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Tag Archive | "stopover"

Migration Stopover


 

Ranger Steve Mueller

By Ranger Steve Mueller

 

White-throated sparrow Cap Tourmente National Wildlife Area, Quebec, Canada. Photo By Cephas, Own work, CC BY-SA 3.0, https://commons.wikimedia.org/w/index.php?curid=15086427

White-throated and White-crowned Sparrows stopover on their way to northern breeding grounds. If you have feeders in your yard, expect these interestingly marked sparrows to feed on the ground. They salvage seeds that fall when Black-capped Chickadees, Tufted Titmice, White-breasted Nuthatches, American Goldfinches and others get seeds from the feeder. Mourning Doves will also be feeding on the ground.

The White-throated Sparrow has a beautiful distinctive song people describe with words to help remember it. It sings “Old Sam Peabody, Peabody, Peabody” or our friends to the north like to describe it as “My Sweet Canada, Canada, Canada.” It is a refreshing sound to enjoy for a few weeks as the birds work their way to Canada and northern Michigan breeding grounds. Google the species by name to get pictures and song.

Look for the white throat under the bill. The breast is gray with some streaking so its white throat stands out well. Between the eye and bill is a bright yellow patch. It is easy to miss if one does not look closely. When light is bright, the yellow patch shows best but in shade it is subdued. Above the eye and behind the yellow patch are white or tan stripes between darker stripes that run the length of the head. Attention to head details is helpful for identifying many sparrows.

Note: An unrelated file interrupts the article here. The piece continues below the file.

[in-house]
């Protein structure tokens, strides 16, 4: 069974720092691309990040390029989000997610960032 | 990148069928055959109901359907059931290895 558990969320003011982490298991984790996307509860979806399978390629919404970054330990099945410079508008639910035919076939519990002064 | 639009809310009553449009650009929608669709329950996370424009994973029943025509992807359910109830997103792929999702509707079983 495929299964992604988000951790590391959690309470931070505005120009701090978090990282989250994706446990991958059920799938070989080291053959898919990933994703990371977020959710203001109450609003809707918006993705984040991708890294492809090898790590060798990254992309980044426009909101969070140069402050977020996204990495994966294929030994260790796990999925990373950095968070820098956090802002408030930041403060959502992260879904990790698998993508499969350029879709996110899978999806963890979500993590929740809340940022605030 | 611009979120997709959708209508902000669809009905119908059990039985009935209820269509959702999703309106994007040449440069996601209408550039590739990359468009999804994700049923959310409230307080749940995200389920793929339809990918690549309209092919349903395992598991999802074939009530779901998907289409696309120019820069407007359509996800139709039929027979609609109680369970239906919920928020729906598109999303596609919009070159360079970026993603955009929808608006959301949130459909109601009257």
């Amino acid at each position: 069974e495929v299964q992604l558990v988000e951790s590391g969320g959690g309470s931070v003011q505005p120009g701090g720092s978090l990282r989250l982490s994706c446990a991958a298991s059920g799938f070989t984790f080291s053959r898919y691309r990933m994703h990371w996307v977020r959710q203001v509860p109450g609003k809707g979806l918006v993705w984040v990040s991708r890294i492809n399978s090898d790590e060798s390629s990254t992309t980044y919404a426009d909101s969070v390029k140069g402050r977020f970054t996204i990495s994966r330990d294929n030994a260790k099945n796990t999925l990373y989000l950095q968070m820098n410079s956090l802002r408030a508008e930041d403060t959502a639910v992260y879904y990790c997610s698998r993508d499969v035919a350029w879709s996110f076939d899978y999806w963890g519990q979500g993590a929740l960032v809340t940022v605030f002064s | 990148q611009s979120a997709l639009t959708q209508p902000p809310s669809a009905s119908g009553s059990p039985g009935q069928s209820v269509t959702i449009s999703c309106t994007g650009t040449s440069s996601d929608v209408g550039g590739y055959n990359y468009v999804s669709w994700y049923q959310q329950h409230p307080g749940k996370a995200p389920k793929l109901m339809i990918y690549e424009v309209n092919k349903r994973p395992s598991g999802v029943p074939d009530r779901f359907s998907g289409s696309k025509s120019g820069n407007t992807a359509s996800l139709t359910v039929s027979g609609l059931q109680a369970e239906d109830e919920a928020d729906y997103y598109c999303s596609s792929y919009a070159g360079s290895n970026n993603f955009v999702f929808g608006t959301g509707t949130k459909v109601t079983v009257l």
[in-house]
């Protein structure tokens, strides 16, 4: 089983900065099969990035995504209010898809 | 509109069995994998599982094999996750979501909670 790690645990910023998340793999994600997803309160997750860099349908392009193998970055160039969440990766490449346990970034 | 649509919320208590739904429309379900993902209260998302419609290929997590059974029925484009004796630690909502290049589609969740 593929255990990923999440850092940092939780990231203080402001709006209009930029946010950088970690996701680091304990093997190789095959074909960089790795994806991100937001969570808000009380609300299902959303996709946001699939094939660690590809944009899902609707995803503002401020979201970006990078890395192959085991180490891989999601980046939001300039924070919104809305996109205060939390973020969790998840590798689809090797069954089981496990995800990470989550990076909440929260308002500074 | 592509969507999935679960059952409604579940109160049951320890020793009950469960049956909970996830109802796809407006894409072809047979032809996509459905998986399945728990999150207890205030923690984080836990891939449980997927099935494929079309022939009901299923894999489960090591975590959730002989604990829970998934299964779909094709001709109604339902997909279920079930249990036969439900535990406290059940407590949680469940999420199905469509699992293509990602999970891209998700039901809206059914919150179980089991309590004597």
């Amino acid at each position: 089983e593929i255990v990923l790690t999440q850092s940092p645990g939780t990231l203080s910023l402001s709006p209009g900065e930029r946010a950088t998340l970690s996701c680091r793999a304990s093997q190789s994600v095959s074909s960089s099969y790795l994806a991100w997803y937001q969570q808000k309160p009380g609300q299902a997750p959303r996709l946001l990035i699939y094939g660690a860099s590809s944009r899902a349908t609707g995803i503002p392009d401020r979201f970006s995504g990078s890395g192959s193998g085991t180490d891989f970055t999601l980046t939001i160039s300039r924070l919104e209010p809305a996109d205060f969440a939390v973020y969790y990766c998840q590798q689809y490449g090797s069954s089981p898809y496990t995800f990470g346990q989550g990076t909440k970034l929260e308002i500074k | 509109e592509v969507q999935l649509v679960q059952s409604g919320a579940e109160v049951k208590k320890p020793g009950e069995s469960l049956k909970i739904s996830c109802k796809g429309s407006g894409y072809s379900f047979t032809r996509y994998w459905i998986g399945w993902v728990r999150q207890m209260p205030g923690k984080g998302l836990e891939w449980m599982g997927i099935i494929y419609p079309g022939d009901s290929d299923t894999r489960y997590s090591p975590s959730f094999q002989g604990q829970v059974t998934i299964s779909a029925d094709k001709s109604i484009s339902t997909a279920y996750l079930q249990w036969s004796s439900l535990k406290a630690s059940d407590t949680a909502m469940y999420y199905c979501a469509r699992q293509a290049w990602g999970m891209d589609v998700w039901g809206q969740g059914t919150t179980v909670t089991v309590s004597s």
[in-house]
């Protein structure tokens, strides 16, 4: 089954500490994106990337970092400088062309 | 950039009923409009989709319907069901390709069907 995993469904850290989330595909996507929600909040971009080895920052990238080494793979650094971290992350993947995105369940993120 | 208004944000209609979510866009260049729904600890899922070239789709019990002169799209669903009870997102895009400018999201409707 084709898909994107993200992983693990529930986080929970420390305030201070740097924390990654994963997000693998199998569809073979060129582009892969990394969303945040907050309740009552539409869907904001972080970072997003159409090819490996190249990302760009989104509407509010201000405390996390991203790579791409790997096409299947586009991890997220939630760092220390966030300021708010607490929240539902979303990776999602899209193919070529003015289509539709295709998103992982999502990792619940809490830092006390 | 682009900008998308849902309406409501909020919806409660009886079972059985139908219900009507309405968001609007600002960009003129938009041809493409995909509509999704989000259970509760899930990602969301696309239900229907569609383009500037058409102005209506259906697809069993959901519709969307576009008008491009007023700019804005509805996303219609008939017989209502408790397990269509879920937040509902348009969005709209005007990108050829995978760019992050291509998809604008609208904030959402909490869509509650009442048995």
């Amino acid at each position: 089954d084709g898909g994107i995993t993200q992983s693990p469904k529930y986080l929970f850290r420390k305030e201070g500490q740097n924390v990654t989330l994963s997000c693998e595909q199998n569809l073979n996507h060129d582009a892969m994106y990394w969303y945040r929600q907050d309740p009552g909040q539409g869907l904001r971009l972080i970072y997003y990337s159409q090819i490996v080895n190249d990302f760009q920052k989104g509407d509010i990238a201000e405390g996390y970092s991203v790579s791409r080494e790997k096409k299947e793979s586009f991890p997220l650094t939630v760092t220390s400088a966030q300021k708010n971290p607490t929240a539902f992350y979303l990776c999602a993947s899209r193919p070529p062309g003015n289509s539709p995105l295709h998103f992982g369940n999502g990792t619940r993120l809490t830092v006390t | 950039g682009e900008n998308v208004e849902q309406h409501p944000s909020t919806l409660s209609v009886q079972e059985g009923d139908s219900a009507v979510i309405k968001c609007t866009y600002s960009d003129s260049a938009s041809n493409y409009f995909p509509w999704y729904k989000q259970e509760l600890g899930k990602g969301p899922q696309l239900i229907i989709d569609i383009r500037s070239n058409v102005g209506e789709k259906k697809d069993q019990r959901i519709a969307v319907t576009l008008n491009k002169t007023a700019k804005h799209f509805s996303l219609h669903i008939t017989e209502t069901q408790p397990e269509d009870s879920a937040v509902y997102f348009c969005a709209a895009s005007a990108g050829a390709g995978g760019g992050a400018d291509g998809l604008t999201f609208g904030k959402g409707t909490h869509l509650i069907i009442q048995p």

Some might think “a sparrow is a sparrow” but attention to details reveals a beauty missed by those that do not take a few moments for a close look. House Sparrows are common in town, on farms, and in area of heavy human use like grocery store parking lots. The White-throated is not likely to be found in grocery parking lots but your yard can be a good stopover location. Do not assume all are House Sparrows.

White-crowned Sparrows superficially look similar to White-throated Sparrows but head details separate them. I saw both species together recently. The White-crowned is slightly smaller but that is a difficult character to recognize when the species are not together. The White-crowned has a plain gray throat and cheek below the eye and bill. The breast is a plain gray with no streaking like that present on the White-throated. On the head are alternating white and black stripes running from front to back. The stripes are more brilliant than those on the White-throated. No yellow is present at the base of the bill.

Young birds from last year’s brood can make identification difficult because alternating light stripes are tan instead of white and the dark ones are rusty brown instead of black. Don’t get frustrated with variations. Concentrate on the typical.

About 10 species of sparrows can be expected in or near our neighborhoods in spring. Those present will be associated with unique nature niche requirements. The two-species described like shrubby areas with some conifer trees nearby. I find the White-crowned Sparrow in more open areas than the White-throated. Sparrow recognition can be difficult but these two separate easily when one looks at head details.

Familiarize yourself with the natural world we share with a multitude of life. Start with the two stopover sparrows and then learn the Song Sparrow, Field Sparrow, and Chipping Sparrow that stay for the summer to raise young. Be a good neighbor by providing suitable nesting and feeding habitat where you live. Though sparrows are often considered seedeaters, they depend on insects especially during young rearing. Avoid sterilizing your yard and garden with pesticides. Allow life.

Natural history questions or topic suggestions can be directed to Ranger Steve (Mueller) at odybrook@chartermi.net – Ody Brook Nature Sanctuary, 13010 Northland Dr. Cedar Springs, MI 49319 or call 616-696-1753.

Posted in Ranger Steve's Nature NicheComments (0)


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